-njjoe
 

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njjoe said:
AXIS SPINS?!?! That sounds too damn dangerous!

I mean getting caught doing donuts sounds harmless. But getting caught doing "axis spins" sounds like you're really up to no good. :2:

-njjoe
:cool: :D
 

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Hey guys,
I have a rear wheel drive car and this sounds like fun. How does one go about doing these "donuts"? Is there a DIY out there somewhere? Will it void my warranty? ;) :cool:
 

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Discussion Starter · #15 ·
Well, what that guy did in his FX45 is what I did too. (And it was at night in an empty parking lot which I knew from daytime had no curbs in hidden places.

I could do turns to like 270 degrees, but not full 360s, not full donuts per se. Not continuous "on-axis".

But I'd be up to try.

Any technique in a FWD or an AWD?


For a rear wheel drive, just gun the gas and turn the steering wheel,
since the rear wheels are spinning, they don't have traction and the back end of the car goes loose and can then circle.

Derek
 

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Easiest way to start an Axis spin is to do just what that guy in the FX was doing. Get a good head of steam going, then when you start getting tight into the spin, crank the wheel hard in the direction you are going, and modulate the gas pedal to keep in the spin. Shouldn't take too much modulation, it should stick fairly well in the spin.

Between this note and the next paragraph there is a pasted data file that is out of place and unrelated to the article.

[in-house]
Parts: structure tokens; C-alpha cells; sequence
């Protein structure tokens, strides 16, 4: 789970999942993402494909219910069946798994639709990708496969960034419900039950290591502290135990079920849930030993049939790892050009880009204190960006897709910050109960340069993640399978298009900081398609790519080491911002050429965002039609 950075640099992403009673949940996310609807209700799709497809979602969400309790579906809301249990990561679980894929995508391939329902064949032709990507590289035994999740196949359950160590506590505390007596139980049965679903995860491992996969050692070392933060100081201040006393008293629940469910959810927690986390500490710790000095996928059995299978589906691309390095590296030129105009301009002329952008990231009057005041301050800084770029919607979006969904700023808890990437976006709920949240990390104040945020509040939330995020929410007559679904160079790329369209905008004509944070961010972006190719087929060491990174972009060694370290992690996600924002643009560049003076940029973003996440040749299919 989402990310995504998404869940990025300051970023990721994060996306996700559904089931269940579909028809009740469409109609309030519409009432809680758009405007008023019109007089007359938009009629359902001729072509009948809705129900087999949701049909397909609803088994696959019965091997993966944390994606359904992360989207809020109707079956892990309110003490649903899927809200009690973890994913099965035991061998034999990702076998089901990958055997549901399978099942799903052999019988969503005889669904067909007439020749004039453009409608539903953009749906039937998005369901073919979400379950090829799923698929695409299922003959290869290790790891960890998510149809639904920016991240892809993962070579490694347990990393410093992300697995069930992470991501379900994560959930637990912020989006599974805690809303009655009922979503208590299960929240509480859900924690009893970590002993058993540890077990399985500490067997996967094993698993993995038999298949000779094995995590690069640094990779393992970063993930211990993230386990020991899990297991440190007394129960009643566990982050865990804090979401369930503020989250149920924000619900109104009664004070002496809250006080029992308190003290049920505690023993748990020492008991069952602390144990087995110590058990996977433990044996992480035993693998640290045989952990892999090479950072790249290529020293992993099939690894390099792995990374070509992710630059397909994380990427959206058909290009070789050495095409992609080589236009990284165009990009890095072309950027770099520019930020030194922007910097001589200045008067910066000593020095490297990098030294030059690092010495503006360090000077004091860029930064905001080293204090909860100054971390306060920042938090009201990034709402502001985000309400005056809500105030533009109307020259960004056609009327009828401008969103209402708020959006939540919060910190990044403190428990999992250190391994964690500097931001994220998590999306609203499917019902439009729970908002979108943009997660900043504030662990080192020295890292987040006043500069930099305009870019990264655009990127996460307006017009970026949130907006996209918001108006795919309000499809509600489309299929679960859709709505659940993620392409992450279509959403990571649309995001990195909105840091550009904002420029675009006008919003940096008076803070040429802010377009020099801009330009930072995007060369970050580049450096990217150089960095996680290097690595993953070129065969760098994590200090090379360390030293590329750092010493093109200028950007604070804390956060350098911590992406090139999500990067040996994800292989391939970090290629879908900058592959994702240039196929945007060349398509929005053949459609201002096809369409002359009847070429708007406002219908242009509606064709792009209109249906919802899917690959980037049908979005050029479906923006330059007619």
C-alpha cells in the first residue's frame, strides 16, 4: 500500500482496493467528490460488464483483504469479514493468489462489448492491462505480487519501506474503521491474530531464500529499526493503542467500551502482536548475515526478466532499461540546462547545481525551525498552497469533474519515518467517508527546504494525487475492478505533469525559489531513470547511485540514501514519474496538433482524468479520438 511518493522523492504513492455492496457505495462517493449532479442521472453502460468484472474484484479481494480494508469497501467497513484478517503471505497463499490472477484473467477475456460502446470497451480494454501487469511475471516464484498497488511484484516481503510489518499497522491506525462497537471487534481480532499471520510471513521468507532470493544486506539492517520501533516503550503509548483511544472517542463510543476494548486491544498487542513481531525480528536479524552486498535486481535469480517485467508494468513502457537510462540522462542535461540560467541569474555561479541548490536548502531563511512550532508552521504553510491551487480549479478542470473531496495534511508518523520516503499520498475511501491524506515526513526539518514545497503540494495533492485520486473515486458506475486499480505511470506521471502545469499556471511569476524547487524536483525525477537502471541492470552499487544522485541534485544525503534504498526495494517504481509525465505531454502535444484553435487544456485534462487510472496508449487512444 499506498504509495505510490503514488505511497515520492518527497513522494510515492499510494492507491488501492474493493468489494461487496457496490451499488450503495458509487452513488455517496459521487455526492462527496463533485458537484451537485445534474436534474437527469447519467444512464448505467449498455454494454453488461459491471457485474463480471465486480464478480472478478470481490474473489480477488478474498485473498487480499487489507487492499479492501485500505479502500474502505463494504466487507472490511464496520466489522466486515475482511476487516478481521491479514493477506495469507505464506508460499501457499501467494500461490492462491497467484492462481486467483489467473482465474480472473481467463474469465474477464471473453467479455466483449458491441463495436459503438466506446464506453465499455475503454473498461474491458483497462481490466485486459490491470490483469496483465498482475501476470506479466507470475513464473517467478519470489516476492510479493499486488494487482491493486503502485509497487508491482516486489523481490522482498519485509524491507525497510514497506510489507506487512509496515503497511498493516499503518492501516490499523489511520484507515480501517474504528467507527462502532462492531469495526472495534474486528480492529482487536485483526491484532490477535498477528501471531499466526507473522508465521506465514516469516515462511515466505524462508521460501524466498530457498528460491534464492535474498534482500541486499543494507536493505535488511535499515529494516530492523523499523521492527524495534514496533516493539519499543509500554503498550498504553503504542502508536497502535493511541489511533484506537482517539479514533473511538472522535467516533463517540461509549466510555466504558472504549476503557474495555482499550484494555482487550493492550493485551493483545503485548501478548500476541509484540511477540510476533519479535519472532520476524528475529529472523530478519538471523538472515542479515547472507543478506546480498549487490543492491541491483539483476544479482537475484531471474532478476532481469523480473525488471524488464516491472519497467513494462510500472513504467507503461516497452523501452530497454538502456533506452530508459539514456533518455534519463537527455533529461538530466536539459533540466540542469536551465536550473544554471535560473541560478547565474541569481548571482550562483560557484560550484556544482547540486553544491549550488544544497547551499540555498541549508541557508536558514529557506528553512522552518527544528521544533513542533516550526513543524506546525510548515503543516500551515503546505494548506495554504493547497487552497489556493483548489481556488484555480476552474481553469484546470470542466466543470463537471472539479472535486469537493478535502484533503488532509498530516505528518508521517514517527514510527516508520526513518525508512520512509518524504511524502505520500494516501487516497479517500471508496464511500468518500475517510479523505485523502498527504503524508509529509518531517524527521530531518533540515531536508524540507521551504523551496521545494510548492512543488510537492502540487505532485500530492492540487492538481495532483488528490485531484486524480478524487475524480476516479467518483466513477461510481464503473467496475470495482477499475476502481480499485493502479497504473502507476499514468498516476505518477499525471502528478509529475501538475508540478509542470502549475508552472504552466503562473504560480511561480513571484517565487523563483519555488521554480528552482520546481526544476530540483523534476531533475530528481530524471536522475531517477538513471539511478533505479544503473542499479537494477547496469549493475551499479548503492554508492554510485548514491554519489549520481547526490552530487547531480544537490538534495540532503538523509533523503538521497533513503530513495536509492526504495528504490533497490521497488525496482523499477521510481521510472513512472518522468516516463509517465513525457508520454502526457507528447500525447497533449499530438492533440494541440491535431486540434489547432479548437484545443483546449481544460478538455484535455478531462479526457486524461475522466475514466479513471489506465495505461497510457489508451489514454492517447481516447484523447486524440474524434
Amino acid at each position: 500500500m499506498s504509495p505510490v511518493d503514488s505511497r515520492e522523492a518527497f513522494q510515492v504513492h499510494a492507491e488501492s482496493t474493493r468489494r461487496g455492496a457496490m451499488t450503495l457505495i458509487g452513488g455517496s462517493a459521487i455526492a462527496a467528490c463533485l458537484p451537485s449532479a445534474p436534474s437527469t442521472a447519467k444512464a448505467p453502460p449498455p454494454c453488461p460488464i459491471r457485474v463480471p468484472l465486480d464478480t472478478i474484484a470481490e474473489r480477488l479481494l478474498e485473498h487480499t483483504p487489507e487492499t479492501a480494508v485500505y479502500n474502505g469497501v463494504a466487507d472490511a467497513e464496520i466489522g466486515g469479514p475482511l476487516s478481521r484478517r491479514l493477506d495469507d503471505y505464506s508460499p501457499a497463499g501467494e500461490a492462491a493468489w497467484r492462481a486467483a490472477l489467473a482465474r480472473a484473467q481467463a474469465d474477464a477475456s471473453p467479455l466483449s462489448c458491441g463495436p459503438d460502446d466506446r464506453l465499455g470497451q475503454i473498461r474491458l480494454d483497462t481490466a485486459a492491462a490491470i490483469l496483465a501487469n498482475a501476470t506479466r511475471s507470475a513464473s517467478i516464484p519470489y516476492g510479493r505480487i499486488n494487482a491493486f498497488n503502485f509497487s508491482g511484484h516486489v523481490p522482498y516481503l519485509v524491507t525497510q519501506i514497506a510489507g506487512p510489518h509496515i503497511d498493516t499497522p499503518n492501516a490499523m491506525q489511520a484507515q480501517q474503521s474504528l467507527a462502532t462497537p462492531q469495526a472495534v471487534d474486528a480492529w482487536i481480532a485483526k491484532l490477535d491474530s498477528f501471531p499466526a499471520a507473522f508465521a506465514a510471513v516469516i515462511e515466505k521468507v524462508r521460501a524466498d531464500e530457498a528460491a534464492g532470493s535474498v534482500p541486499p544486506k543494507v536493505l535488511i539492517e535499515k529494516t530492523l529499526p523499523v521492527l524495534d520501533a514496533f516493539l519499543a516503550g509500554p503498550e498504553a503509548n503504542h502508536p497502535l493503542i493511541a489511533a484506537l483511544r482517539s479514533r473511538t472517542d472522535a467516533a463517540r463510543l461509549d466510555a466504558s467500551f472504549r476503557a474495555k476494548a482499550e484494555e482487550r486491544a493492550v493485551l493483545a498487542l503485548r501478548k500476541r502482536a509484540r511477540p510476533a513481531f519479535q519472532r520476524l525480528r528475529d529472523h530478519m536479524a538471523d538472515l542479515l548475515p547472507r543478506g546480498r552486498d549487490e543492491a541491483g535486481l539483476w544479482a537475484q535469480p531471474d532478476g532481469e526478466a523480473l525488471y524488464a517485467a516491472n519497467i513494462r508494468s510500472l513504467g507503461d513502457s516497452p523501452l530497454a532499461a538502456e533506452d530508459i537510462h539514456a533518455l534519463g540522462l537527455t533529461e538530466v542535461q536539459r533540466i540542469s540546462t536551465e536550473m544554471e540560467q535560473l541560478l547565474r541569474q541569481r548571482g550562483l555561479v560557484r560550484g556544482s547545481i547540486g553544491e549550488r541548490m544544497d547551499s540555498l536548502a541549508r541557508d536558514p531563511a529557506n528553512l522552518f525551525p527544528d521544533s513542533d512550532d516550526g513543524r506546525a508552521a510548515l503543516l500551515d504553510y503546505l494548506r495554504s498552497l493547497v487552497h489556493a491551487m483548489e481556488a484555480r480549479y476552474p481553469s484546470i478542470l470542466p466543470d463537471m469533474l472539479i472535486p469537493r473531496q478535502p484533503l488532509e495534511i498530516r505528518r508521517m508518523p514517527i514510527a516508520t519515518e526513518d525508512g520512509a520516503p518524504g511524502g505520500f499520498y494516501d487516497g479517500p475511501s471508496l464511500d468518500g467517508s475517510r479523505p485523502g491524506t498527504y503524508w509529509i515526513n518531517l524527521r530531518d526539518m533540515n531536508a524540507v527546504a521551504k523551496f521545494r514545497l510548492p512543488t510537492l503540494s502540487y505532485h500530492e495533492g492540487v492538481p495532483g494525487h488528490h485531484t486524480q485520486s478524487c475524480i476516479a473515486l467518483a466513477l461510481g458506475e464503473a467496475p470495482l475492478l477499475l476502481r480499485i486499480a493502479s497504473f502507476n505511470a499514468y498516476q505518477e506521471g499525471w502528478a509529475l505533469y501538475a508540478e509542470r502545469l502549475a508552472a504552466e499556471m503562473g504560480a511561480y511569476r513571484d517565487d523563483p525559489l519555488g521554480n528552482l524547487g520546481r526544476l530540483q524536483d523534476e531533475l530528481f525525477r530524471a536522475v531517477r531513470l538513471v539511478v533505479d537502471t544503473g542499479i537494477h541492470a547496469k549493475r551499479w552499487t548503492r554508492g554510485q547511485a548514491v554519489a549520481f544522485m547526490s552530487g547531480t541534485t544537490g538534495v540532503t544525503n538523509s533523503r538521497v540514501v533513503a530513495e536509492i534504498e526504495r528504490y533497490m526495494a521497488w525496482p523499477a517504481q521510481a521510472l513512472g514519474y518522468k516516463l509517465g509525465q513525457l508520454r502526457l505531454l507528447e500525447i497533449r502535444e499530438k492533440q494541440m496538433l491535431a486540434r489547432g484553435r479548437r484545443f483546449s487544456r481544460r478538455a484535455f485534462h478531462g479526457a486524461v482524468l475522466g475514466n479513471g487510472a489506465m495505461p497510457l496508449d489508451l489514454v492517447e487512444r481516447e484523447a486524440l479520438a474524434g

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You gotta remember that the FX is a predominently RWD platform, and the computer only sends power to the front wheels when it deems necessary. The AWD Mo is the exact oposite. I've done reasonably tail-out loops on gravel, but it never really works that well.
 

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Looks like donuts to me!

I had a great car as a kid. It was a 1976 Pontiac LeMans, It had a stock look, but the engine was pumped.

That car was so predictable. I could slide it exactly where I wanted! Dry or wet.

One summer afternoon I saw a friend going the other direction on a wide road, I spun around the center divider and caught up to him, He pulled over. I was surprised to find out his parent were following him in their car, (in the car I kind of smoked out).

My only defense to two yelling parents was to say. "If the tires are skidding, what makes you think I’m out of control".

They both stopped yelling and took a big gasp. A very awkward moment of silence. And they grabbed their son and said we have to go.

I didn't see much of him after that. Come to thing of it, I don't think I ever saw him after that.

Please Don't Share These Stories With My Son!





Ken D.